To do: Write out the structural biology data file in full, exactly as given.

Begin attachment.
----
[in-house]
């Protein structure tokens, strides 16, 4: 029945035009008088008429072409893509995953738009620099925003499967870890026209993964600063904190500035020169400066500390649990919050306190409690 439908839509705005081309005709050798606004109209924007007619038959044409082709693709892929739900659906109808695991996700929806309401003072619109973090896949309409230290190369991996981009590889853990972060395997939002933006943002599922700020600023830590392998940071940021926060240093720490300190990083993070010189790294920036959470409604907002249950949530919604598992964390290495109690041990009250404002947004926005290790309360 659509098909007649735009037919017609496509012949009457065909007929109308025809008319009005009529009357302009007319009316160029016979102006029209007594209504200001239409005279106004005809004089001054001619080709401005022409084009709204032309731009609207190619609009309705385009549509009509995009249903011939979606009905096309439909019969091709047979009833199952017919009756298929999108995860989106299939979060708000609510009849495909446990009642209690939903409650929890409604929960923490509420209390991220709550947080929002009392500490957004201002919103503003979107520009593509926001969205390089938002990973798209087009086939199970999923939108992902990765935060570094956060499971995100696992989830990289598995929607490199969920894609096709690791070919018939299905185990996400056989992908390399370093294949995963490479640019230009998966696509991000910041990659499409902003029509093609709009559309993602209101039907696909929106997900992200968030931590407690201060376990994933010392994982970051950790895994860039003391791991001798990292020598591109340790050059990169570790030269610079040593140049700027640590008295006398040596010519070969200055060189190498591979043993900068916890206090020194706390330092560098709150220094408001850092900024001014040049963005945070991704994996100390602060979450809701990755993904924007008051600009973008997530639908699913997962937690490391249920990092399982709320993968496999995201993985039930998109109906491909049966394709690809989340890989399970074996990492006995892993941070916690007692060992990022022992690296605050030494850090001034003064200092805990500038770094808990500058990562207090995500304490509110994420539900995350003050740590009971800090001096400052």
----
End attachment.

[in-house]
């Protein structure tokens, strides 16, 4: 029945035009008088008429072409893509995953738009620099925003499967870890026209993964600063904190500035020169400066500390649990919050306190409690 439908839509705005081309005709050798606004109209924007007619038959044409082709693709892929739900659906109808695991996700929806309401003072619109973090896949309409230290190369991996981009590889853990972060395997939002933006943002599922700020600023830590392998940071940021926060240093720490300190990083993070010189790294920036959470409604907002249950949530919604598992964390290495109690041990009250404002947004926005290790309360 659509098909007649735009037919017609496509012949009457065909007929109308025809008319009005009529009357302009007319009316160029016979102006029209007594209504200001239409005279106004005809004089001054001619080709401005022409084009709204032309731009609207190619609009309705385009549509009509995009249903011939979606009905096309439909019969091709047979009833199952017919009756298929999108995860989106299939979060708000609510009849495909446990009642209690939903409650929890409604929960923490509420209390991220709550947080929002009392500490957004201002919103503003979107520009593509926001969205390089938002990973798209087009086939199970999923939108992902990765935060570094956060499971995100696992989830990289598995929607490199969920894609096709690791070919018939299905185990996400056989992908390399370093294949995963490479640019230009998966696509991000910041990659499409902003029509093609709009559309993602209101039907696909929106997900992200968030931590407690201060376990994933010392994982970051950790895994860039003391791991001798990292020598591109340790050059990169570790030269610079040593140049700027640590008295006398040596010519070969200055060189190498591979043993900068916890206090020194706390330092560098709150220094408001850092900024001014040049963005945070991704994996100390602060979450809701990755993904924007008051600009973008997530639908699913997962937690490391249920990092399982709320993968496999995201993985039930998109109906491909049966394709690809989340890989399970074996990492006995892993941070916690007692060992990022022992690296605050030494850090001034003064200092805990500038770094808990500058990562207090995500304490509110994420539900995350003050740590009971800090001096400052």